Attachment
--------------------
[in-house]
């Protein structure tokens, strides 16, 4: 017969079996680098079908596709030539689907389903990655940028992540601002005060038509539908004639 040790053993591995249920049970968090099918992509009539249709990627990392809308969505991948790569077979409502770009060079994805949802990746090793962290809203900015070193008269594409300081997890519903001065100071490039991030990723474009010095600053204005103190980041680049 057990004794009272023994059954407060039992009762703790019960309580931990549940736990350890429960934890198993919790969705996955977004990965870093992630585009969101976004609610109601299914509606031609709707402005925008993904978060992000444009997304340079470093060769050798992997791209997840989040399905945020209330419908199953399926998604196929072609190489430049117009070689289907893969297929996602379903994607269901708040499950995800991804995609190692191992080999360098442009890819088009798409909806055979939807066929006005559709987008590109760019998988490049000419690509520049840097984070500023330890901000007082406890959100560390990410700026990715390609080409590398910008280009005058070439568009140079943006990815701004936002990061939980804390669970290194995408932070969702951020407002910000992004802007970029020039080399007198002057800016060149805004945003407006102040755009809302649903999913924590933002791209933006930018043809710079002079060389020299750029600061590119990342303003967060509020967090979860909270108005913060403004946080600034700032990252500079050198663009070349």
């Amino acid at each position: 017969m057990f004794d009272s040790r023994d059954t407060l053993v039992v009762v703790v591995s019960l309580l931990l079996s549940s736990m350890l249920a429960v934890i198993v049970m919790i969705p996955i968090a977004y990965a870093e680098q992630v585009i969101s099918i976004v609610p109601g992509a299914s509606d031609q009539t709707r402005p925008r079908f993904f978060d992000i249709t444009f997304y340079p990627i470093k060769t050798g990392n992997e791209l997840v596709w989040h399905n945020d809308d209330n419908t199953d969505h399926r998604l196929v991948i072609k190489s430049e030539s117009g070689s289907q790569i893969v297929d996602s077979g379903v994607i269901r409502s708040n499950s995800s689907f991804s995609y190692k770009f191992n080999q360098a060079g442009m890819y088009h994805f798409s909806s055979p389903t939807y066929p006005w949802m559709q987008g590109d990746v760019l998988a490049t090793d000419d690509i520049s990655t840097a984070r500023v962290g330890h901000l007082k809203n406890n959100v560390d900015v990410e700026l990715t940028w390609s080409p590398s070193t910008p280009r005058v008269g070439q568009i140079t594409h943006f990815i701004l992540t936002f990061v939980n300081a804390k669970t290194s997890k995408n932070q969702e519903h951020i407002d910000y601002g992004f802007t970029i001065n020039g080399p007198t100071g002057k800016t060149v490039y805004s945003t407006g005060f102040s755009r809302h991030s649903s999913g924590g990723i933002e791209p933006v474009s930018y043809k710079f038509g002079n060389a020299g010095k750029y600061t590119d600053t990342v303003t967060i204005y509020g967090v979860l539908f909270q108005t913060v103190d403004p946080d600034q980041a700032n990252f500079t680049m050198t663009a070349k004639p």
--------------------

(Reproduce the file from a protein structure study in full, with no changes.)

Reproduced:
[in-house]
């Protein structure tokens, strides 16, 4: 017969079996680098079908596709030539689907389903990655940028992540601002005060038509539908004639 040790053993591995249920049970968090099918992509009539249709990627990392809308969505991948790569077979409502770009060079994805949802990746090793962290809203900015070193008269594409300081997890519903001065100071490039991030990723474009010095600053204005103190980041680049 057990004794009272023994059954407060039992009762703790019960309580931990549940736990350890429960934890198993919790969705996955977004990965870093992630585009969101976004609610109601299914509606031609709707402005925008993904978060992000444009997304340079470093060769050798992997791209997840989040399905945020209330419908199953399926998604196929072609190489430049117009070689289907893969297929996602379903994607269901708040499950995800991804995609190692191992080999360098442009890819088009798409909806055979939807066929006005559709987008590109760019998988490049000419690509520049840097984070500023330890901000007082406890959100560390990410700026990715390609080409590398910008280009005058070439568009140079943006990815701004936002990061939980804390669970290194995408932070969702951020407002910000992004802007970029020039080399007198002057800016060149805004945003407006102040755009809302649903999913924590933002791209933006930018043809710079002079060389020299750029600061590119990342303003967060509020967090979860909270108005913060403004946080600034700032990252500079050198663009070349």
């Amino acid at each position: 017969m057990f004794d009272s040790r023994d059954t407060l053993v039992v009762v703790v591995s019960l309580l931990l079996s549940s736990m350890l249920a429960v934890i198993v049970m919790i969705p996955i968090a977004y990965a870093e680098q992630v585009i969101s099918i976004v609610p109601g992509a299914s509606d031609q009539t709707r402005p925008r079908f993904f978060d992000i249709t444009f997304y340079p990627i470093k060769t050798g990392n992997e791209l997840v596709w989040h399905n945020d809308d209330n419908t199953d969505h399926r998604l196929v991948i072609k190489s430049e030539s117009g070689s289907q790569i893969v297929d996602s077979g379903v994607i269901r409502s708040n499950s995800s689907f991804s995609y190692k770009f191992n080999q360098a060079g442009m890819y088009h994805f798409s909806s055979p389903t939807y066929p006005w949802m559709q987008g590109d990746v760019l998988a490049t090793d000419d690509i520049s990655t840097a984070r500023v962290g330890h901000l007082k809203n406890n959100v560390d900015v990410e700026l990715t940028w390609s080409p590398s070193t910008p280009r005058v008269g070439q568009i140079t594409h943006f990815i701004l992540t936002f990061v939980n300081a804390k669970t290194s997890k995408n932070q969702e519903h951020i407002d910000y601002g992004f802007t970029i001065n020039g080399p007198t100071g002057k800016t060149v490039y805004s945003t407006g005060f102040s755009r809302h991030s649903s999913g924590g990723i933002e791209p933006v474009s930018y043809k710079f038509g002079n060389a020299g010095k750029y600061t590119d600053t990342v303003t967060i204005y509020g967090v979860l539908f909270q108005t913060v103190d403004p946080d600034q980041a700032n990252f500079t680049m050198t663009a070349k004639p």